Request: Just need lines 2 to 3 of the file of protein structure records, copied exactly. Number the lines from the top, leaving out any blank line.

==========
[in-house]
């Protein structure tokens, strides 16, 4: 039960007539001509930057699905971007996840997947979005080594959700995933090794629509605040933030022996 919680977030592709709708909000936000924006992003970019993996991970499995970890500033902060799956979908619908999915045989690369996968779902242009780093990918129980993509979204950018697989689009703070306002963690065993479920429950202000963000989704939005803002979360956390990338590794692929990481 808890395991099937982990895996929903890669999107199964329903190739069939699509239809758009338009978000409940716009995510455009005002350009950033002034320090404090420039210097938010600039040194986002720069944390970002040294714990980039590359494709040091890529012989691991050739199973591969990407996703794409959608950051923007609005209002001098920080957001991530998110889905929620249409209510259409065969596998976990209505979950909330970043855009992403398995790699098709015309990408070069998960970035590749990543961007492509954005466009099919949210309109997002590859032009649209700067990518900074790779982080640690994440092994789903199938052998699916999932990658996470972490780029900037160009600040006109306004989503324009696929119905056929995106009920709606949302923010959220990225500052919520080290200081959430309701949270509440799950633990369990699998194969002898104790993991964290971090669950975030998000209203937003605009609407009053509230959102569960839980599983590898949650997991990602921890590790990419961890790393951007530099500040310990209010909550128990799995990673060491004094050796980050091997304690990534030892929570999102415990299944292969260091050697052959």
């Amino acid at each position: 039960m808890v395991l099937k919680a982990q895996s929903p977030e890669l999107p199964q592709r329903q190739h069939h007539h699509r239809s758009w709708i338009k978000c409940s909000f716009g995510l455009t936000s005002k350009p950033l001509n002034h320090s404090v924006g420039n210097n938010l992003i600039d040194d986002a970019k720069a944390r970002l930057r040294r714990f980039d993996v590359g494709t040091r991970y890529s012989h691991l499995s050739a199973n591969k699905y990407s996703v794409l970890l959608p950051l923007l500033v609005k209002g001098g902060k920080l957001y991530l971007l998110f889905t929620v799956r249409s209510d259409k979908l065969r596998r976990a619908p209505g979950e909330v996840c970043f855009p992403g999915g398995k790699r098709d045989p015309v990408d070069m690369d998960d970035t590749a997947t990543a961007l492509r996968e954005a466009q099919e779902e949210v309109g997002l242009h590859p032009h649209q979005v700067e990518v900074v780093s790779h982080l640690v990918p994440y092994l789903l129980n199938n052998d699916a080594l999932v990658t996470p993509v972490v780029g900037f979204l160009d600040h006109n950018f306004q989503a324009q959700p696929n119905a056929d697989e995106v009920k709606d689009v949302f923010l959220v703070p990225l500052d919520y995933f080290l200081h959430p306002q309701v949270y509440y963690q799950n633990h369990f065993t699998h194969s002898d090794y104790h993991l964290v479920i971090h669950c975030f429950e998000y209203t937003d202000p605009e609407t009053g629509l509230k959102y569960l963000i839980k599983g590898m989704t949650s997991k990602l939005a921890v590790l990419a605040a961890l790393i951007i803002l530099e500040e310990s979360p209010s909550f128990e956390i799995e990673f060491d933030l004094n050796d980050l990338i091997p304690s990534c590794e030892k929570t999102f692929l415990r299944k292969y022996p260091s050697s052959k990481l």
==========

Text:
């Protein structure tokens, strides 16, 4: 039960007539001509930057699905971007996840997947979005080594959700995933090794629509605040933030022996 919680977030592709709708909000936000924006992003970019993996991970499995970890500033902060799956979908619908999915045989690369996968779902242009780093990918129980993509979204950018697989689009703070306002963690065993479920429950202000963000989704939005803002979360956390990338590794692929990481 808890395991099937982990895996929903890669999107199964329903190739069939699509239809758009338009978000409940716009995510455009005002350009950033002034320090404090420039210097938010600039040194986002720069944390970002040294714990980039590359494709040091890529012989691991050739199973591969990407996703794409959608950051923007609005209002001098920080957001991530998110889905929620249409209510259409065969596998976990209505979950909330970043855009992403398995790699098709015309990408070069998960970035590749990543961007492509954005466009099919949210309109997002590859032009649209700067990518900074790779982080640690994440092994789903199938052998699916999932990658996470972490780029900037160009600040006109306004989503324009696929119905056929995106009920709606949302923010959220990225500052919520080290200081959430309701949270509440799950633990369990699998194969002898104790993991964290971090669950975030998000209203937003605009609407009053509230959102569960839980599983590898949650997991990602921890590790990419961890790393951007530099500040310990209010909550128990799995990673060491004094050796980050091997304690990534030892929570999102415990299944292969260091050697052959």
């Amino acid at each position: 039960m808890v395991l099937k919680a982990q895996s929903p977030e890669l999107p199964q592709r329903q190739h069939h007539h699509r239809s758009w709708i338009k978000c409940s909000f716009g995510l455009t936000s005002k350009p950033l001509n002034h320090s404090v924006g420039n210097n938010l992003i600039d040194d986002a970019k720069a944390r970002l930057r040294r714990f980039d993996v590359g494709t040091r991970y890529s012989h691991l499995s050739a199973n591969k699905y990407s996703v794409l970890l959608p950051l923007l500033v609005k209002g001098g902060k920080l957001y991530l971007l998110f889905t929620v799956r249409s209510d259409k979908l065969r596998r976990a619908p209505g979950e909330v996840c970043f855009p992403g999915g398995k790699r098709d045989p015309v990408d070069m690369d998960d970035t590749a997947t990543a961007l492509r996968e954005a466009q099919e779902e949210v309109g997002l242009h590859p032009h649209q979005v700067e990518v900074v780093s790779h982080l640690v990918p994440y092994l789903l129980n199938n052998d699916a080594l999932v990658t996470p993509v972490v780029g900037f979204l160009d600040h006109n950018f306004q989503a324009q959700p696929n119905a056929d697989e995106v009920k709606d689009v949302f923010l959220v703070p990225l500052d919520y995933f080290l200081h959430p306002q309701v949270y509440y963690q799950n633990h369990f065993t699998h194969s002898d090794y104790h993991l964290v479920i971090h669950c975030f429950e998000y209203t937003d202000p605009e609407t009053g629509l509230k959102y569960l963000i839980k599983g590898m989704t949650s997991k990602l939005a921890v590790l990419a605040a961890l790393i951007i803002l530099e500040e310990s979360p209010s909550f128990e956390i799995e990673f060491d933030l004094n050796d980050l990338i091997p304690s990534c590794e030892k929570t999102f692929l415990r299944k292969y022996p260091s050697s052959k990481l």